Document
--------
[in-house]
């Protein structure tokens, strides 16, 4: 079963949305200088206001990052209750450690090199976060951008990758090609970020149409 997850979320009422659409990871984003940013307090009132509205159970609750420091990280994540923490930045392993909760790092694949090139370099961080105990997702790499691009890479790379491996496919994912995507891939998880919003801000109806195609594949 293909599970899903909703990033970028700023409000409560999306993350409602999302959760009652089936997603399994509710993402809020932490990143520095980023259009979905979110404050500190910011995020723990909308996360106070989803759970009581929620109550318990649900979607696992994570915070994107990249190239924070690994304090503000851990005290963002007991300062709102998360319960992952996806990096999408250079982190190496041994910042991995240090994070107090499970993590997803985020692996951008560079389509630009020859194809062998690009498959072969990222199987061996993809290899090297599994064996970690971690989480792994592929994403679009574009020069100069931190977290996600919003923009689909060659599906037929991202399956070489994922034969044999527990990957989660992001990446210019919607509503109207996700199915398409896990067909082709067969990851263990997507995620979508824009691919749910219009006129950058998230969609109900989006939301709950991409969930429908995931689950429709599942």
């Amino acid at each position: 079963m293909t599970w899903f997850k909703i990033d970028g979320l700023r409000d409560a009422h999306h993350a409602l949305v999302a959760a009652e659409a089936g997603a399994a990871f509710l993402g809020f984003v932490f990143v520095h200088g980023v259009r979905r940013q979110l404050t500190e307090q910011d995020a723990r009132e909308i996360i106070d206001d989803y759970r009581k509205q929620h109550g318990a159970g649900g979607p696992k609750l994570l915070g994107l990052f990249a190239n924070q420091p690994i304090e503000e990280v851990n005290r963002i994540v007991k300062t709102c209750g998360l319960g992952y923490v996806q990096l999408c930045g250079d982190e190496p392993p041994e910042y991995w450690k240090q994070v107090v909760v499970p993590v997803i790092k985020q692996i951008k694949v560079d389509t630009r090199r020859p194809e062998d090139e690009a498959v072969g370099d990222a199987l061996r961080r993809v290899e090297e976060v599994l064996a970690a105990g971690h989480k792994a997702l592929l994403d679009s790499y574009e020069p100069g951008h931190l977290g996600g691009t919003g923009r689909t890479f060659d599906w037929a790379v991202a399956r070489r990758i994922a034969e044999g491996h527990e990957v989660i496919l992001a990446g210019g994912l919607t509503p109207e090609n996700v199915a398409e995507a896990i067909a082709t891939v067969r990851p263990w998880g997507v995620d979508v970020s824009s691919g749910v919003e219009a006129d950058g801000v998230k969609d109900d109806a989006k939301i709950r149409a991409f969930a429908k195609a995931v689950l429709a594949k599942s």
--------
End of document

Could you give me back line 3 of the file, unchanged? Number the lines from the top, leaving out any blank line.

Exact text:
């Amino acid at each position: 079963m293909t599970w899903f997850k909703i990033d970028g979320l700023r409000d409560a009422h999306h993350a409602l949305v999302a959760a009652e659409a089936g997603a399994a990871f509710l993402g809020f984003v932490f990143v520095h200088g980023v259009r979905r940013q979110l404050t500190e307090q910011d995020a723990r009132e909308i996360i106070d206001d989803y759970r009581k509205q929620h109550g318990a159970g649900g979607p696992k609750l994570l915070g994107l990052f990249a190239n924070q420091p690994i304090e503000e990280v851990n005290r963002i994540v007991k300062t709102c209750g998360l319960g992952y923490v996806q990096l999408c930045g250079d982190e190496p392993p041994e910042y991995w450690k240090q994070v107090v909760v499970p993590v997803i790092k985020q692996i951008k694949v560079d389509t630009r090199r020859p194809e062998d090139e690009a498959v072969g370099d990222a199987l061996r961080r993809v290899e090297e976060v599994l064996a970690a105990g971690h989480k792994a997702l592929l994403d679009s790499y574009e020069p100069g951008h931190l977290g996600g691009t919003g923009r689909t890479f060659d599906w037929a790379v991202a399956r070489r990758i994922a034969e044999g491996h527990e990957v989660i496919l992001a990446g210019g994912l919607t509503p109207e090609n996700v199915a398409e995507a896990i067909a082709t891939v067969r990851p263990w998880g997507v995620d979508v970020s824009s691919g749910v919003e219009a006129d950058g801000v998230k969609d109900d109806a989006k939301i709950r149409a991409f969930a429908k195609a995931v689950l429709a594949k599942s």